Javascript Classes object4, object3, object2, and object1 are specified. The object4 has a method m5 in it. So any function returning object4 will have a .m5() method callable. Similarly object3 describes the method m5 and a property o4 or type object4. So any function f returning an instance of object4 will have .m5() as well as .o4.m5() accessible.

Finally the object1 Class have three methods m1, m2 and m3.

Following are somw example usages.

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fn_ fn;
m0_ m0;

std::cout << fn(1, 2.5) << std::endl;
std::cout << m0(1, 4.5) << std::endl;
std::cout << m0(1, 4.5).m1(4, 2.7) << std::endl;
std::cout << m0(1, 4.5).m3(4, 2.7) << std::endl;
std::cout << m0(1, 4.5).m3(4, 2.7).m4 << std::endl;
std::cout << m0(1, 4.5).m3(4, 2.7).m4(4, 75.5) << std::endl;
std::cout << m0(1, 4.5).m3(4, 2.7, "hello")[1].m5 << std::endl;
std::cout << m0(1, 4.5).m3(4, 2.7, "hi")[1].m5("Hallo") << std::endl;
std::cout << m0(1, 4.5).m3(4, 2.7, "hi")[1].o4 << std::endl;
std::cout << m0(1, 4.5).m3(4, 2.7, "hi")[1].o4.m5 << std::endl;
std::cout << m0(1, 4.5).m3(4, 2.7, "hi")[1].o4.m5(42) << std::endl;
std::cout << m0(1, 4.5).m3(4, 2.7, "hi")[1].o4.m5() << std::endl;
std::cout << m0(1, 4.5).m3(4, 2.7, "hi")[1].o4.m5(42) - m0(1, 4.5).m3(4, 2.7, "hi")[1].o4 + fn * m0 << std::endl;
std::cout << (m0(1, 4.5) , m0(1, 4.5).m1(4, 2.7) , m0(1, 4.5).m3(4, 2.7, "hi")[1].o4) << std::endl;

The above code generates the following javascript, which is much like printing itself.

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fn(1, 2.5)
m0(1, 4.5)
m0(1, 4.5).m1(4, 2.7)
m0(1, 4.5).m3(4, 2.7)
m0(1, 4.5).m3(4, 2.7).m4
m0(1, 4.5).m3(4, 2.7).m4(4, 75.5)
m0(1, 4.5).m3(4, 2.7, "hello")[1].m5
m0(1, 4.5).m3(4, 2.7, "hi")[1].m5("Hallo")
m0(1, 4.5).m3(4, 2.7, "hi")[1].o4
m0(1, 4.5).m3(4, 2.7, "hi")[1].o4.m5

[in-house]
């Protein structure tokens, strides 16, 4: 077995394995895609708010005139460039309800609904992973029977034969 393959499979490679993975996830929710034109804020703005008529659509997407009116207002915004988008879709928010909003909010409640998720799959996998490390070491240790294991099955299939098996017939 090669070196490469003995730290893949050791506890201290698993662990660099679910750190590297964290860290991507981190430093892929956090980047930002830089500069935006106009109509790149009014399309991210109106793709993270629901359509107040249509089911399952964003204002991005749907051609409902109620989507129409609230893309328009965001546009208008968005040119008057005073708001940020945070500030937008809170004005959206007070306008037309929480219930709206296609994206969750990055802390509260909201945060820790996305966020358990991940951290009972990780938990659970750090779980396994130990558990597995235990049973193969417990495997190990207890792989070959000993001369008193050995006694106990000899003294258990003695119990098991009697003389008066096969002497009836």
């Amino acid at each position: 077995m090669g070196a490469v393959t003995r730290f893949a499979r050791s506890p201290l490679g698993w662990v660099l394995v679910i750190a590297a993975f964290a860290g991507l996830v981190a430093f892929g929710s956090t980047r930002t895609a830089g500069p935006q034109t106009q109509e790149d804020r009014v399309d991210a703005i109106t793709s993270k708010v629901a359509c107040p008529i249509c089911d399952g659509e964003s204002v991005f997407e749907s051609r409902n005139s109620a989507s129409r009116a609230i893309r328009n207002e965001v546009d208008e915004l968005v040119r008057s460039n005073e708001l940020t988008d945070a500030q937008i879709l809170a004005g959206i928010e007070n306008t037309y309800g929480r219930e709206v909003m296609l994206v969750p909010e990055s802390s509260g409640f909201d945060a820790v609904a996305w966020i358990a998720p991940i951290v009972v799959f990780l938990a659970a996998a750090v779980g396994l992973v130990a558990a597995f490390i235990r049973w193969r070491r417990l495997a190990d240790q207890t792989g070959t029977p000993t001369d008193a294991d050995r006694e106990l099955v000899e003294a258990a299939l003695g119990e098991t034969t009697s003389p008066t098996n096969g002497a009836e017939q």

m0(1, 4.5).m3(4, 2.7, "hi")[1].o4.m5(42)
m0(1, 4.5).m3(4, 2.7, "hi")[1].o4.m5()
m0(1, 4.5).m3(4, 2.7, "hi")[1].o4.m5(42) - m0(1, 4.5).m3(4, 2.7, "hi")[1].o4 + fn * m0
(m0(1, 4.5) , m0(1, 4.5).m1(4, 2.7) , m0(1, 4.5).m3(4, 2.7, "hi")[1].o4)

In the example below a javascript variable (assignable) x is created. The functions _const and _let generates the const and let javascript keywords. <<==is used as assignment operator instead.

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auto x = rumal::js::assignable<object2_>("x");
std::cout << x << std::endl;
std::cout << _const(x) << std::endl;
std::cout << (_let(x) <<= m0(1, 4.5)) << std::endl;

The above C++ code generates the following Javascript

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x
const x
let x = m0(1, 4.5)

Next is the example of generating the conditional structure in Javascript [] in C++ generates {} in Javascript

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std::cout << (
24 + m0(1, 4.5).m3(4, 2.7).m4 + 42 + "Hallo World",
_if(x >= 1 && 2*x >= 1)[
m0(1, 4.5),
m0(1, 4.5).m1(4, 2.7),
m0(1, 4.5).m3(4, 2.7, "hi")[1].o4
],
_else(x < 0.5)[
m0(1, 4.5),
m0(1, 4.5).m1(4, 2.7),
m0(1, 4.5).m3(4, 2.7, "hi")[1].o4
],
_else()[
m0(1, 4.5),
m0(1, 4.5).m1(4, 2.7),
m0(1, 4.5).m3(4, 2.7, "hi")[1].o4
]
) << std::endl;

Gitlab

Rumal a header only HTML/CSS/Javascript Generator C++ library

http://neelex.com/2019/12/26/rumal/

Author

Neel Basu (Sunanda Bose)

Posted on

2019-12-26

Updated on

2021-01-14

Licensed under